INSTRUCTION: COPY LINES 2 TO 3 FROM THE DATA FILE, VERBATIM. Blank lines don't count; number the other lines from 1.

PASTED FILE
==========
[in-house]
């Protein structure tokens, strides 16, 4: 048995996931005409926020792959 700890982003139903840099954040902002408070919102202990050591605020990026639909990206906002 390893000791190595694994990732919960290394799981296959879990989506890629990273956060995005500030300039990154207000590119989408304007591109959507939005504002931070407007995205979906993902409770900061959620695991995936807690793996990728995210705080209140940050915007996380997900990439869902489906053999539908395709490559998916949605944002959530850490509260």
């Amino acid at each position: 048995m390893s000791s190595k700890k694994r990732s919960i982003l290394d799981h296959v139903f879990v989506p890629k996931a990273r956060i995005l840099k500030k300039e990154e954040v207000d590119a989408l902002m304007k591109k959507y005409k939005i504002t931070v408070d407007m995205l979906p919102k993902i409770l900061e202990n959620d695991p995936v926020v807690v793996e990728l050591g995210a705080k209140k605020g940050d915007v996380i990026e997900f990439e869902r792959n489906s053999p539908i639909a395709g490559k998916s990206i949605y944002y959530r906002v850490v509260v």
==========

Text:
């Protein structure tokens, strides 16, 4: 048995996931005409926020792959 700890982003139903840099954040902002408070919102202990050591605020990026639909990206906002 390893000791190595694994990732919960290394799981296959879990989506890629990273956060995005500030300039990154207000590119989408304007591109959507939005504002931070407007995205979906993902409770900061959620695991995936807690793996990728995210705080209140940050915007996380997900990439869902489906053999539908395709490559998916949605944002959530850490509260």
């Amino acid at each position: 048995m390893s000791s190595k700890k694994r990732s919960i982003l290394d799981h296959v139903f879990v989506p890629k996931a990273r956060i995005l840099k500030k300039e990154e954040v207000d590119a989408l902002m304007k591109k959507y005409k939005i504002t931070v408070d407007m995205l979906p919102k993902i409770l900061e202990n959620d695991p995936v926020v807690v793996e990728l050591g995210a705080k209140k605020g940050d915007v996380i990026e997900f990439e869902r792959n489906s053999p539908i639909a395709g490559k998916s990206i949605y944002y959530r906002v850490v509260v």